lady made a face at me and said, “Well it is Hagen
Daas.” My response was “Yes, but it’s not gold.”)
A resounding 21% basically faulted BOTH players and owners for letting the entire situation get out of control. Just 4% were still waiting for the players to make a better case, while 2% said they already had a case.
One of our favorites was this reader’s observation, “I could care less about baseball – it’s boring and they are overpaid. All professional athletes need a reality check – yes they are talented but their egos grow with their paychecks. Sure they can win a game with one move but lets see them give 1 year old twins a bath and not get wet – that’s talent! I have done it once in the last 12 months! Where’s my 30 million dollars?” (yes, but can you do it in front of 40,000 screaming fans?)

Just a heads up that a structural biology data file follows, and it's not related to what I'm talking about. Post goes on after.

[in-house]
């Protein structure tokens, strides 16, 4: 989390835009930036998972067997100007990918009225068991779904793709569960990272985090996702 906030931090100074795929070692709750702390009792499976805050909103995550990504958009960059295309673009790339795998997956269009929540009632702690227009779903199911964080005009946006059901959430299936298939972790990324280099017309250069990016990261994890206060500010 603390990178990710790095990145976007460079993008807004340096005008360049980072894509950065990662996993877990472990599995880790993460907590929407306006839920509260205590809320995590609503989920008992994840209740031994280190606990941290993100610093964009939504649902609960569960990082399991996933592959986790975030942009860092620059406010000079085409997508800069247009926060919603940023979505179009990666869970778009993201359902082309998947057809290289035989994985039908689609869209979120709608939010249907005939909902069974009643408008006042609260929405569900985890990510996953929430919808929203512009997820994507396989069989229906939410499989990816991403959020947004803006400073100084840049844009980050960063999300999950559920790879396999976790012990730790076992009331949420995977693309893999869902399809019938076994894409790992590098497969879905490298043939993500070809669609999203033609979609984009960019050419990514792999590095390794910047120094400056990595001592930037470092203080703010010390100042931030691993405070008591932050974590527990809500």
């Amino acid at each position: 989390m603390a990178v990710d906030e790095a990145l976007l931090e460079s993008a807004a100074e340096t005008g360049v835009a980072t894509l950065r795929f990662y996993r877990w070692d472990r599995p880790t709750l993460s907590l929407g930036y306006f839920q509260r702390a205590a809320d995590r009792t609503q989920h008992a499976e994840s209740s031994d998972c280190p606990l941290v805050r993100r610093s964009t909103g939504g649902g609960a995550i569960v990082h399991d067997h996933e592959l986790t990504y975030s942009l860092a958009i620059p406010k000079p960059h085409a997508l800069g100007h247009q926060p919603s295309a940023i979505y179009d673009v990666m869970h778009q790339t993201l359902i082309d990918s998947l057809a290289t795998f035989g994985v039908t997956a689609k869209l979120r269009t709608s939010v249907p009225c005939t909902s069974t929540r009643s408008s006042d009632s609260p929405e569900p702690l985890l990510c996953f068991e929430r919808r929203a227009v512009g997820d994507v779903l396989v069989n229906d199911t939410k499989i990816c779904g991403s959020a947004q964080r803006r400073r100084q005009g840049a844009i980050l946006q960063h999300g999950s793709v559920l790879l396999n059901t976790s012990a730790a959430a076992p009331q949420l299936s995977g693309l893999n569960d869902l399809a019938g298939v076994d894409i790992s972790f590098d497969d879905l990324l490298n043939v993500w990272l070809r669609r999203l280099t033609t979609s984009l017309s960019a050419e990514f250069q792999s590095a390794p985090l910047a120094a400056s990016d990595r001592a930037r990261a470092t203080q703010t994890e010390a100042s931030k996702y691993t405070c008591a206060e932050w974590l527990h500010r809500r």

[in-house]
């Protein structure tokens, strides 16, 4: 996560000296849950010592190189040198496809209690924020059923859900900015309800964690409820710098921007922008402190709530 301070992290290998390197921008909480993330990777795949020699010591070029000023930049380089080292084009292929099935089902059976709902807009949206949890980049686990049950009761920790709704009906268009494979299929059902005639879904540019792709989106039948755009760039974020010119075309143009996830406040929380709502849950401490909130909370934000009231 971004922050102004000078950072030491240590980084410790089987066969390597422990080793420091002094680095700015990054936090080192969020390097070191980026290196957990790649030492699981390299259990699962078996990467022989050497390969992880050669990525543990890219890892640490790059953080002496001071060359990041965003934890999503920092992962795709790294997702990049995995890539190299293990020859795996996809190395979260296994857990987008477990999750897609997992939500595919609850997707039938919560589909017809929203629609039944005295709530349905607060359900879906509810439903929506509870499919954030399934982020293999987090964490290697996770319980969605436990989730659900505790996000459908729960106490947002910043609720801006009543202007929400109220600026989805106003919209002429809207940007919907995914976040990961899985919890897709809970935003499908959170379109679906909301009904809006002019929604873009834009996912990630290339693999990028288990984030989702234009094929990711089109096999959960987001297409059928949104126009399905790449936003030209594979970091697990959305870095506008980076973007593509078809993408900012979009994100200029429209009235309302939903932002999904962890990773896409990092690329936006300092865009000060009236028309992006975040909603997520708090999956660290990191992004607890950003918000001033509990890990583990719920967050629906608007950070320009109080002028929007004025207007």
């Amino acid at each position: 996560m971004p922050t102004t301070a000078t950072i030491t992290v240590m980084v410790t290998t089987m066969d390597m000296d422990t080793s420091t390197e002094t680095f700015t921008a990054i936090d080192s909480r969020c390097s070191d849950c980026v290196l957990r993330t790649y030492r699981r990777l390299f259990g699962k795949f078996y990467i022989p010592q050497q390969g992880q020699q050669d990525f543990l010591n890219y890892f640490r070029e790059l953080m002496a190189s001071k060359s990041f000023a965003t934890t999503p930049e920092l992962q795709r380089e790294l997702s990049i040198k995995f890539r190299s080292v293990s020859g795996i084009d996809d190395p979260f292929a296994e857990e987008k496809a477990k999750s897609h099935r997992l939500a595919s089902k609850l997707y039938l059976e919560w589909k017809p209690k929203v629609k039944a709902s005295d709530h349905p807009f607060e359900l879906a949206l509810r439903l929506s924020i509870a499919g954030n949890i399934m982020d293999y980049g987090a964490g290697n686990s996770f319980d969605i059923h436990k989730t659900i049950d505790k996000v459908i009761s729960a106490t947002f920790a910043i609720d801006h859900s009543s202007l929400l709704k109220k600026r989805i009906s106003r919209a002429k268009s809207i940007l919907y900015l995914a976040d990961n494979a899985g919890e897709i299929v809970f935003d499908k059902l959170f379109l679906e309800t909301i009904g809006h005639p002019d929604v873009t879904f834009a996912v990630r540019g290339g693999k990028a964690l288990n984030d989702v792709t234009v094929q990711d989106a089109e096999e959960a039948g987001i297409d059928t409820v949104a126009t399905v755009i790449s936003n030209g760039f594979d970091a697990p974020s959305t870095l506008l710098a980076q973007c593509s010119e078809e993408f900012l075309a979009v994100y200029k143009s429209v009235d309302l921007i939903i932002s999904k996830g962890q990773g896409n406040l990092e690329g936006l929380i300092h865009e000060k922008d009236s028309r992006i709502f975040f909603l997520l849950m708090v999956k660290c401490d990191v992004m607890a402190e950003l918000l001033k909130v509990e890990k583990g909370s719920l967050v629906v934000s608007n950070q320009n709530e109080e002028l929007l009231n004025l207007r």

And then there was the reader who said, “So maybe we need to begin to treat baseball teams like businesses and reward the most profitable teams by sending those teams to the playoffs rather than the teams with the most wins.” (I thought that was how the Yankees kept showing up…)
But, for MY money, this week’s Editor’s Choice was the reader who was able to find a silver lining in the potential cloud: “I felt it necessary to create a new category to capture my response; E) Almost feel a sense of relief- I’m a Red Sox Fan….
Thanks to EVERYONE who participated in our survey! We always have some good verbatims – but this one is a real treat. You’ll want to check them ALL out…
Readers weigh in on the causes, impact - and solutions for the pending major league baseball strike.